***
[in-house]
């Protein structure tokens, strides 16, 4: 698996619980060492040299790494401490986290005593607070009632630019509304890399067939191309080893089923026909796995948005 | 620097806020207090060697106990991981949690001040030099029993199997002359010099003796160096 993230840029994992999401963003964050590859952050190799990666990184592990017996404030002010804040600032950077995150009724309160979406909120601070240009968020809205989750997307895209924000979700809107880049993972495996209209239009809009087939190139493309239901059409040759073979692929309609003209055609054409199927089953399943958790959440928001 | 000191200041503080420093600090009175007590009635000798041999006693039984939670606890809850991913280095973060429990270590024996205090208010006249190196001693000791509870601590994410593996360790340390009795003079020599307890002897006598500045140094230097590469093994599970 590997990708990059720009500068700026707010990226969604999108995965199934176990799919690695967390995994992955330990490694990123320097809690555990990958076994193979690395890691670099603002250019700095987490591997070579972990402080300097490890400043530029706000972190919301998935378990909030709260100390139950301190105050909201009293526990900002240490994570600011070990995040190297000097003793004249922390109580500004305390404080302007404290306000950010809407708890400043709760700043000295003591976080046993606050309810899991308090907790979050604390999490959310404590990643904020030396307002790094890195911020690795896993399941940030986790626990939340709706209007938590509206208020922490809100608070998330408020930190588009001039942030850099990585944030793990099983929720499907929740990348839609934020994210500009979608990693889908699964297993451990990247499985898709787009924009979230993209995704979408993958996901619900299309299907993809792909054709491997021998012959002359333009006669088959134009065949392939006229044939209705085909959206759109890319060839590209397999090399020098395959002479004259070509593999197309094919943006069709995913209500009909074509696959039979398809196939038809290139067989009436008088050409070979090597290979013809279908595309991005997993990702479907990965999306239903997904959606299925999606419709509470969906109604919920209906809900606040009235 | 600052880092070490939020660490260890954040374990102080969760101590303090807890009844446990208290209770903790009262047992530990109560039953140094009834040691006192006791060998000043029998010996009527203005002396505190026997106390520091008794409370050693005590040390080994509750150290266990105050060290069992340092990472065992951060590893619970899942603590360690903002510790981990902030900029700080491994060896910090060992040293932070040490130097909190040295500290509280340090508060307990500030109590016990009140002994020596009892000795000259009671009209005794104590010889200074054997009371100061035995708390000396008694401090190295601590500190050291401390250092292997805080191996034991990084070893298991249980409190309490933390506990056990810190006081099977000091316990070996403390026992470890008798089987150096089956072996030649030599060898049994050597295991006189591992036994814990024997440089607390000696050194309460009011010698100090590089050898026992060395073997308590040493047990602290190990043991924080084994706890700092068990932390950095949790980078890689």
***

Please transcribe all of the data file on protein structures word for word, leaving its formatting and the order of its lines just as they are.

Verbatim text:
[in-house]
């Protein structure tokens, strides 16, 4: 698996619980060492040299790494401490986290005593607070009632630019509304890399067939191309080893089923026909796995948005 | 620097806020207090060697106990991981949690001040030099029993199997002359010099003796160096 993230840029994992999401963003964050590859952050190799990666990184592990017996404030002010804040600032950077995150009724309160979406909120601070240009968020809205989750997307895209924000979700809107880049993972495996209209239009809009087939190139493309239901059409040759073979692929309609003209055609054409199927089953399943958790959440928001 | 000191200041503080420093600090009175007590009635000798041999006693039984939670606890809850991913280095973060429990270590024996205090208010006249190196001693000791509870601590994410593996360790340390009795003079020599307890002897006598500045140094230097590469093994599970 590997990708990059720009500068700026707010990226969604999108995965199934176990799919690695967390995994992955330990490694990123320097809690555990990958076994193979690395890691670099603002250019700095987490591997070579972990402080300097490890400043530029706000972190919301998935378990909030709260100390139950301190105050909201009293526990900002240490994570600011070990995040190297000097003793004249922390109580500004305390404080302007404290306000950010809407708890400043709760700043000295003591976080046993606050309810899991308090907790979050604390999490959310404590990643904020030396307002790094890195911020690795896993399941940030986790626990939340709706209007938590509206208020922490809100608070998330408020930190588009001039942030850099990585944030793990099983929720499907929740990348839609934020994210500009979608990693889908699964297993451990990247499985898709787009924009979230993209995704979408993958996901619900299309299907993809792909054709491997021998012959002359333009006669088959134009065949392939006229044939209705085909959206759109890319060839590209397999090399020098395959002479004259070509593999197309094919943006069709995913209500009909074509696959039979398809196939038809290139067989009436008088050409070979090597290979013809279908595309991005997993990702479907990965999306239903997904959606299925999606419709509470969906109604919920209906809900606040009235 | 600052880092070490939020660490260890954040374990102080969760101590303090807890009844446990208290209770903790009262047992530990109560039953140094009834040691006192006791060998000043029998010996009527203005002396505190026997106390520091008794409370050693005590040390080994509750150290266990105050060290069992340092990472065992951060590893619970899942603590360690903002510790981990902030900029700080491994060896910090060992040293932070040490130097909190040295500290509280340090508060307990500030109590016990009140002994020596009892000795000259009671009209005794104590010889200074054997009371100061035995708390000396008694401090190295601590500190050291401390250092292997805080191996034991990084070893298991249980409190309490933390506990056990810190006081099977000091316990070996403390026992470890008798089987150096089956072996030649030599060898049994050597295991006189591992036994814990024997440089607390000696050194309460009011010698100090590089050898026992060395073997308590040493047990602290190990043991924080084994706890700092068990932390950095949790980078890689």